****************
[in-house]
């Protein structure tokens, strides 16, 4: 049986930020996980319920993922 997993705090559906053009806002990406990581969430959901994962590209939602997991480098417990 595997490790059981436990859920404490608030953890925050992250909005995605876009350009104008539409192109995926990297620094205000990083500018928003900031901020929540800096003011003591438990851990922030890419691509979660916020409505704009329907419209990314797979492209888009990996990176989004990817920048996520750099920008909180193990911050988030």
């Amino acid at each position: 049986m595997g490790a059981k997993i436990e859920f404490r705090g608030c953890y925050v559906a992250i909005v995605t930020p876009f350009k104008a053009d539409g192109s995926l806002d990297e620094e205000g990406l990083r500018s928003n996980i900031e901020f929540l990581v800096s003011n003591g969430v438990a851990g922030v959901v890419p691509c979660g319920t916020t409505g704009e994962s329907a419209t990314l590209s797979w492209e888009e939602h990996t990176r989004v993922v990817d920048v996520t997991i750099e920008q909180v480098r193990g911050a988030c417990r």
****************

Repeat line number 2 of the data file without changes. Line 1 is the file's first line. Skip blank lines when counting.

């Protein structure tokens, strides 16, 4: 049986930020996980319920993922 997993705090559906053009806002990406990581969430959901994962590209939602997991480098417990 595997490790059981436990859920404490608030953890925050992250909005995605876009350009104008539409192109995926990297620094205000990083500018928003900031901020929540800096003011003591438990851990922030890419691509979660916020409505704009329907419209990314797979492209888009990996990176989004990817920048996520750099920008909180193990911050988030």